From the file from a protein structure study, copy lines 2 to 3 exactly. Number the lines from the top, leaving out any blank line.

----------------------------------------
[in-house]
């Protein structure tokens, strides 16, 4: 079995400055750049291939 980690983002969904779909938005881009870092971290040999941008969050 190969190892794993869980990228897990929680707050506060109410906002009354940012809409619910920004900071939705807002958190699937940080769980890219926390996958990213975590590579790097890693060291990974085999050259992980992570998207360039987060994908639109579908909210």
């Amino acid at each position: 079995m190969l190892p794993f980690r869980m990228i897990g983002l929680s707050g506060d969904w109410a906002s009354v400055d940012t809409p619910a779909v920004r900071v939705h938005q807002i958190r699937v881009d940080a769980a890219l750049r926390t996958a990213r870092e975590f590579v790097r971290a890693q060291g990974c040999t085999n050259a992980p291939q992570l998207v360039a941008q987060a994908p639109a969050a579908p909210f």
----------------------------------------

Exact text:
């Protein structure tokens, strides 16, 4: 079995400055750049291939 980690983002969904779909938005881009870092971290040999941008969050 190969190892794993869980990228897990929680707050506060109410906002009354940012809409619910920004900071939705807002958190699937940080769980890219926390996958990213975590590579790097890693060291990974085999050259992980992570998207360039987060994908639109579908909210």
């Amino acid at each position: 079995m190969l190892p794993f980690r869980m990228i897990g983002l929680s707050g506060d969904w109410a906002s009354v400055d940012t809409p619910a779909v920004r900071v939705h938005q807002i958190r699937v881009d940080a769980a890219l750049r926390t996958a990213r870092e975590f590579v790097r971290a890693q060291g990974c040999t085999n050259a992980p291939q992570l998207v360039a941008q987060a994908p639109a969050a579908p909210f």